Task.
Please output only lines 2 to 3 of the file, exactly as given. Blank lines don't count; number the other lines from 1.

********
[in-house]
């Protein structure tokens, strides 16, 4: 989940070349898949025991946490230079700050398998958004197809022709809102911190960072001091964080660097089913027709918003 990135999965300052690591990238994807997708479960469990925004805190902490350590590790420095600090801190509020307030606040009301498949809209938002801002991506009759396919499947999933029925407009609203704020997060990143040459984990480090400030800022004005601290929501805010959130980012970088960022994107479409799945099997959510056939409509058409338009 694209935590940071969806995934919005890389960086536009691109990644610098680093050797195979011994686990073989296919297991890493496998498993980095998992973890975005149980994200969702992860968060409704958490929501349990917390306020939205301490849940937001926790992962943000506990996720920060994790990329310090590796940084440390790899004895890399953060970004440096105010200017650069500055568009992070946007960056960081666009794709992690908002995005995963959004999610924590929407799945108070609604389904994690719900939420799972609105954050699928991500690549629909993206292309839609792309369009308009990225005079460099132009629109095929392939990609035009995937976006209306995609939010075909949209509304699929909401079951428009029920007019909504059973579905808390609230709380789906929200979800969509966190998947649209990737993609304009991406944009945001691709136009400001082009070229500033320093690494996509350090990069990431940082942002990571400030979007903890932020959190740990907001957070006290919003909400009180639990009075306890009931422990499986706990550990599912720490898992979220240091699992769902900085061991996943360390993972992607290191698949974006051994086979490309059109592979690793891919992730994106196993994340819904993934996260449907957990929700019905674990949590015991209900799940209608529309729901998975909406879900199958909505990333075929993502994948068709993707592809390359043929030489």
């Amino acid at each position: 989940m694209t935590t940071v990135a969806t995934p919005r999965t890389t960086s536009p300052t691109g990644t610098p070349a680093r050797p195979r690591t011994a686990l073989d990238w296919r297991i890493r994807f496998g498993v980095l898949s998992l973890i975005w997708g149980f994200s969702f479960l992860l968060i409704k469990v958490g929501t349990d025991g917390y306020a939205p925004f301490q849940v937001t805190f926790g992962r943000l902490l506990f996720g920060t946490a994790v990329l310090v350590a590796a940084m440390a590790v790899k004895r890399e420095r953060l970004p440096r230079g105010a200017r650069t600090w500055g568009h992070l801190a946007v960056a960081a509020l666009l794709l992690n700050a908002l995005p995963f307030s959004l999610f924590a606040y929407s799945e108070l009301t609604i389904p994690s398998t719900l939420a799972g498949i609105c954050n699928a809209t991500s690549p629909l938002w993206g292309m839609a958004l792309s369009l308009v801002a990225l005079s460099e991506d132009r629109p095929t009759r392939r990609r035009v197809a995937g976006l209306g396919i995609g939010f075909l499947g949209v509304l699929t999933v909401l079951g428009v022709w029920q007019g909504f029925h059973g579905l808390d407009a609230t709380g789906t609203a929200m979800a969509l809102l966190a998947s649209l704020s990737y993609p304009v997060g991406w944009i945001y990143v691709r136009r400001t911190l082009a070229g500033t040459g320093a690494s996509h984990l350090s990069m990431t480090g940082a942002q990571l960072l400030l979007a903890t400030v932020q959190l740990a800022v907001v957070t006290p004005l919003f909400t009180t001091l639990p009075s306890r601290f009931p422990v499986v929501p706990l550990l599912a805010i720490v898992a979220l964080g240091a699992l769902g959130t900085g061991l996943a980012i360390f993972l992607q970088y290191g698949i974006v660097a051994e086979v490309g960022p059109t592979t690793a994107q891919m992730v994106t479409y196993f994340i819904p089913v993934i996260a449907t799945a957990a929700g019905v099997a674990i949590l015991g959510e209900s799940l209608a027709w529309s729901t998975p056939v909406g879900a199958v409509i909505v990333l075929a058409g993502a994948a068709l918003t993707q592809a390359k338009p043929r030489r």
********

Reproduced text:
């Protein structure tokens, strides 16, 4: 989940070349898949025991946490230079700050398998958004197809022709809102911190960072001091964080660097089913027709918003 990135999965300052690591990238994807997708479960469990925004805190902490350590590790420095600090801190509020307030606040009301498949809209938002801002991506009759396919499947999933029925407009609203704020997060990143040459984990480090400030800022004005601290929501805010959130980012970088960022994107479409799945099997959510056939409509058409338009 694209935590940071969806995934919005890389960086536009691109990644610098680093050797195979011994686990073989296919297991890493496998498993980095998992973890975005149980994200969702992860968060409704958490929501349990917390306020939205301490849940937001926790992962943000506990996720920060994790990329310090590796940084440390790899004895890399953060970004440096105010200017650069500055568009992070946007960056960081666009794709992690908002995005995963959004999610924590929407799945108070609604389904994690719900939420799972609105954050699928991500690549629909993206292309839609792309369009308009990225005079460099132009629109095929392939990609035009995937976006209306995609939010075909949209509304699929909401079951428009029920007019909504059973579905808390609230709380789906929200979800969509966190998947649209990737993609304009991406944009945001691709136009400001082009070229500033320093690494996509350090990069990431940082942002990571400030979007903890932020959190740990907001957070006290919003909400009180639990009075306890009931422990499986706990550990599912720490898992979220240091699992769902900085061991996943360390993972992607290191698949974006051994086979490309059109592979690793891919992730994106196993994340819904993934996260449907957990929700019905674990949590015991209900799940209608529309729901998975909406879900199958909505990333075929993502994948068709993707592809390359043929030489």
């Amino acid at each position: 989940m694209t935590t940071v990135a969806t995934p919005r999965t890389t960086s536009p300052t691109g990644t610098p070349a680093r050797p195979r690591t011994a686990l073989d990238w296919r297991i890493r994807f496998g498993v980095l898949s998992l973890i975005w997708g149980f994200s969702f479960l992860l968060i409704k469990v958490g929501t349990d025991g917390y306020a939205p925004f301490q849940v937001t805190f926790g992962r943000l902490l506990f996720g920060t946490a994790v990329l310090v350590a590796a940084m440390a590790v790899k004895r890399e420095r953060l970004p440096r230079g105010a200017r650069t600090w500055g568009h992070l801190a946007v960056a960081a509020l666009l794709l992690n700050a908002l995005p995963f307030s959004l999610f924590a606040y929407s799945e108070l009301t609604i389904p994690s398998t719900l939420a799972g498949i609105c954050n699928a809209t991500s690549p629909l938002w993206g292309m839609a958004l792309s369009l308009v801002a990225l005079s460099e991506d132009r629109p095929t009759r392939r990609r035009v197809a995937g976006l209306g396919i995609g939010f075909l499947g949209v509304l699929t999933v909401l079951g428009v022709w029920q007019g909504f029925h059973g579905l808390d407009a609230t709380g789906t609203a929200m979800a969509l809102l966190a998947s649209l704020s990737y993609p304009v997060g991406w944009i945001y990143v691709r136009r400001t911190l082009a070229g500033t040459g320093a690494s996509h984990l350090s990069m990431t480090g940082a942002q990571l960072l400030l979007a903890t400030v932020q959190l740990a800022v907001v957070t006290p004005l919003f909400t009180t001091l639990p009075s306890r601290f009931p422990v499986v929501p706990l550990l599912a805010i720490v898992a979220l964080g240091a699992l769902g959130t900085g061991l996943a980012i360390f993972l992607q970088y290191g698949i974006v660097a051994e086979v490309g960022p059109t592979t690793a994107q891919m992730v994106t479409y196993f994340i819904p089913v993934i996260a449907t799945a957990a929700g019905v099997a674990i949590l015991g959510e209900s799940l209608a027709w529309s729901t998975p056939v909406g879900a199958v409509i909505v990333l075929a058409g993502a994948a068709l918003t993707q592809a390359k338009p043929r030489r």